Negroni is a testament to Italian creativity in mixology, blending gin, vermouth, and Campari into a symphony of flavors. It has reached worldwide fame for its unique balance of bitterness and sweetness, captivating connoisseurs and casual drinkers alike.Here’s how to craft this timeless cocktail!
A bit of history
This classic Italian drink was invented in 1920 in Florence by Count Camillo Negroni.
The count used to attend a high-end café called Caffè Casoni and often drank a cocktail called Americano, which was made with Campari, vermouth and seltzer. One day, after returning from a trip to London, he asked the bartender to change the recipe by replacing the seltzer with gin.
This new recipe soon became known as “Count Negroni’s fancy Americano,” and was later named after the count himself.
Since then, this drink has become world-famous and has spawned countless variations. Now I will show you how to make it at home and how to customize it to your taste.
The perfect Negroni: basic ingredients and alternatives
Gin: when making Negroni, the most common choice is a London Dry Gin like Tanqueray or Bombay Sapphire. However, if you like making experiments, you can try out other alternatives, with different blends of botanics.
There are many Negroni variants that replace gin with other liquors. If you use white rum, you can make a Bencini. With a bourbon whiskey you’ll get a Boulevardier. And of course, there’s the Negroni Sbagliato, which is made by replacing gin with a sparkling brut (most usually Prosecco).
Campari: this is the official bitter used for Negroni. It has a strong flavor and an intense red color. If you want, you can try other brands, like Select or Martini Bitter.
Some people also like to use Aperol, as it has a sweeter flavor and a lower alcohol level. However, this choice will significantly change the final taste of your cocktail. In fact, if you ask for a drink that can be made with either Campari or Aperol in Italy, the bartender will usually ask you which one you prefer. So, I recommend trying out other bitters first.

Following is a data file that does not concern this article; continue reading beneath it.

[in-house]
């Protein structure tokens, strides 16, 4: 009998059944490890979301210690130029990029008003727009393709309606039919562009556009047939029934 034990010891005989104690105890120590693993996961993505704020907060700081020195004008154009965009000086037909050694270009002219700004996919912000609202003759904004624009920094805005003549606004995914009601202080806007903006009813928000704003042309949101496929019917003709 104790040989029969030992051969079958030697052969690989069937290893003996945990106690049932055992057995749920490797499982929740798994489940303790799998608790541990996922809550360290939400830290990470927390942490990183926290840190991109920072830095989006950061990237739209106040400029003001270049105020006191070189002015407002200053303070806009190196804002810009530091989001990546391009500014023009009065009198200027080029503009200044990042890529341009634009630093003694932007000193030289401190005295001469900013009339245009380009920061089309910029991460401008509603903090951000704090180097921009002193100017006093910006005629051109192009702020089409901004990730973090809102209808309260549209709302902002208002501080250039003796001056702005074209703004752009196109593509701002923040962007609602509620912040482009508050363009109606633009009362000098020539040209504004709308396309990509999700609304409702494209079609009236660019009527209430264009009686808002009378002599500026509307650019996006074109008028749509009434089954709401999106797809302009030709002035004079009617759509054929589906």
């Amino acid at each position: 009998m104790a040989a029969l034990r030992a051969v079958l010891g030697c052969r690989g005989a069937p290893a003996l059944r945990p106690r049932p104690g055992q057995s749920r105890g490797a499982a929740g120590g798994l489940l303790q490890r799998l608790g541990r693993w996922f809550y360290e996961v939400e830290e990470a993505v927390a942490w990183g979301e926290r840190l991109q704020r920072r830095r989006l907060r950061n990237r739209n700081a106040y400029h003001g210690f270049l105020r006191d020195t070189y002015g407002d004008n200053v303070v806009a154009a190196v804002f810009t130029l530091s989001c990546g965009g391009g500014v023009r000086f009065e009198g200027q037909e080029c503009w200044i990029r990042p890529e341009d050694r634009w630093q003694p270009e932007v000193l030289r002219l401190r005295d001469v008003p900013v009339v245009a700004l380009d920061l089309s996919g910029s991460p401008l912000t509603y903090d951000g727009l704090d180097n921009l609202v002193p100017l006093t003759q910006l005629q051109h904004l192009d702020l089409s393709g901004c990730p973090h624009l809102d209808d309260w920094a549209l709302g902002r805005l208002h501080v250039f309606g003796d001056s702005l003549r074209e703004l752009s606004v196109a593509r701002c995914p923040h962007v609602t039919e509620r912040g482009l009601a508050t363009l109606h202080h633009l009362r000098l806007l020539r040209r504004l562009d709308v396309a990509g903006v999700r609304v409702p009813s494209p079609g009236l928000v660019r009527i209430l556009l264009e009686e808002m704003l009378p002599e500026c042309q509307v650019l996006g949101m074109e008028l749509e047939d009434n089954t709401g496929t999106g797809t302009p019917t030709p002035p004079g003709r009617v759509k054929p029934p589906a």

Red Vermouth: Red vermouth is a sweet fortified wine that originated in Piedmont. If you don’t mind spending, Carpano Antica Formula and Martini Riserva Speciale Rubino are both excellent choices. If, on the other hand, you’re on a budget, Cinzano Rosso is a very valid alternative. Other good choices are Carpano Classico and Vermouth Cocchi Storico, which has a distinctive hint of vanilla.
A slice of orange, or an orange peel: every bartened has their own way of garnishing Negroni. Orange slices and peels are the most common choices. However, feel free to use other alternatives like lemons or grapefruit peels.
Ice, a glass and a bartender spoon: Negroni is usually served in a tumbler glass. Since these glasses are not very tall, you can use a normal teaspoon if you don’t have a bartender spoon. The ice should be added after pouring the ingredients and before stirring, as doing otherwise could dilute them excessively.
When making Negroni, the rule of thumb is to use the three main ingredients in equal measures.
However, you’ve seen how they’re all made by mixing lots of herbs? Every producer has their own unique blend – so, depending on which brand of each you choose, you might have to adjust the recipe to find the right balance.
Start with the following recipe card to get acquainted with this classic Italian drink, and then make it yours by trying different amounts and varying the types of gin, bitter and vermouth.